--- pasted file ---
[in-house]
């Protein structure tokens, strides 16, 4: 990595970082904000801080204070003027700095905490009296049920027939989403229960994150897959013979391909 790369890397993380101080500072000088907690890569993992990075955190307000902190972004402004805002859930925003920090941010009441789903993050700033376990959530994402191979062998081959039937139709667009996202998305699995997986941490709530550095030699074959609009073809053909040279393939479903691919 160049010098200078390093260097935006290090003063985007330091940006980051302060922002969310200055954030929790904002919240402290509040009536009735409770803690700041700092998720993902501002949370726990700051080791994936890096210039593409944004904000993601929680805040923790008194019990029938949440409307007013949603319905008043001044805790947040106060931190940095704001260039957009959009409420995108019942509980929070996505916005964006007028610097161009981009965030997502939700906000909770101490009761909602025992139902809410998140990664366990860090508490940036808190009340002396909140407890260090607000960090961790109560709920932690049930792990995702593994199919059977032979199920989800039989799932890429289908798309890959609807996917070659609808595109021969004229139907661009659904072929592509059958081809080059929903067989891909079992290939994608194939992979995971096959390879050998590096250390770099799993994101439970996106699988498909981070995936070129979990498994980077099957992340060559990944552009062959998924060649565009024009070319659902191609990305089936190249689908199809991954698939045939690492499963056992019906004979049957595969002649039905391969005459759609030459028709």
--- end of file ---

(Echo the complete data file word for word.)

[in-house]
């Protein structure tokens, strides 16, 4: 990595970082904000801080204070003027700095905490009296049920027939989403229960994150897959013979391909 790369890397993380101080500072000088907690890569993992990075955190307000902190972004402004805002859930925003920090941010009441789903993050700033376990959530994402191979062998081959039937139709667009996202998305699995997986941490709530550095030699074959609009073809053909040279393939479903691919 160049010098200078390093260097935006290090003063985007330091940006980051302060922002969310200055954030929790904002919240402290509040009536009735409770803690700041700092998720993902501002949370726990700051080791994936890096210039593409944004904000993601929680805040923790008194019990029938949440409307007013949603319905008043001044805790947040106060931190940095704001260039957009959009409420995108019942509980929070996505916005964006007028610097161009981009965030997502939700906000909770101490009761909602025992139902809410998140990664366990860090508490940036808190009340002396909140407890260090607000960090961790109560709920932690049930792990995702593994199919059977032979199920989800039989799932890429289908798309890959609807996917070659609808595109021969004229139907661009659904072929592509059958081809080059929903067989891909079992290939994608194939992979995971096959390879050998590096250390770099799993994101439970996106699988498909981070995936070129979990498994980077099957992340060559990944552009062959998924060649565009024009070319659902191609990305089936190249689908199809991954698939045939690492499963056992019906004979049957595969002649039905391969005459759609030459028709």